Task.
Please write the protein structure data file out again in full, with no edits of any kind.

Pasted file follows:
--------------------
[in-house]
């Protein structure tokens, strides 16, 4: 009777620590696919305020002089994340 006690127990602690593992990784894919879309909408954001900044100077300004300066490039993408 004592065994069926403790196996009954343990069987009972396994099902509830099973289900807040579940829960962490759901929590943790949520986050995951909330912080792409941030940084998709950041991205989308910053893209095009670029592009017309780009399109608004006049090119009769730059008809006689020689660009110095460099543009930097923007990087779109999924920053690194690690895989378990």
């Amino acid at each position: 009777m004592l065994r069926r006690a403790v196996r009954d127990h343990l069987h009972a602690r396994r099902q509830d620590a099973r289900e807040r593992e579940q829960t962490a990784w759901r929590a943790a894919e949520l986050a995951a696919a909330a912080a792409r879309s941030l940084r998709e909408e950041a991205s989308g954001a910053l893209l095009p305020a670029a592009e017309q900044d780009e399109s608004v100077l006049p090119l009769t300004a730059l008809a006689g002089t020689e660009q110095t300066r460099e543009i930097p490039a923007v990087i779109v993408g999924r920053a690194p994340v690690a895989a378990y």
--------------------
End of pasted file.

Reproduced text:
[in-house]
């Protein structure tokens, strides 16, 4: 009777620590696919305020002089994340 006690127990602690593992990784894919879309909408954001900044100077300004300066490039993408 004592065994069926403790196996009954343990069987009972396994099902509830099973289900807040579940829960962490759901929590943790949520986050995951909330912080792409941030940084998709950041991205989308910053893209095009670029592009017309780009399109608004006049090119009769730059008809006689020689660009110095460099543009930097923007990087779109999924920053690194690690895989378990």
């Amino acid at each position: 009777m004592l065994r069926r006690a403790v196996r009954d127990h343990l069987h009972a602690r396994r099902q509830d620590a099973r289900e807040r593992e579940q829960t962490a990784w759901r929590a943790a894919e949520l986050a995951a696919a909330a912080a792409r879309s941030l940084r998709e909408e950041a991205s989308g954001a910053l893209l095009p305020a670029a592009e017309q900044d780009e399109s608004v100077l006049p090119l009769t300004a730059l008809a006689g002089t020689e660009q110095t300066r460099e543009i930097p490039a923007v990087i779109v993408g999924r920053a690194p994340v690690a895989a378990y």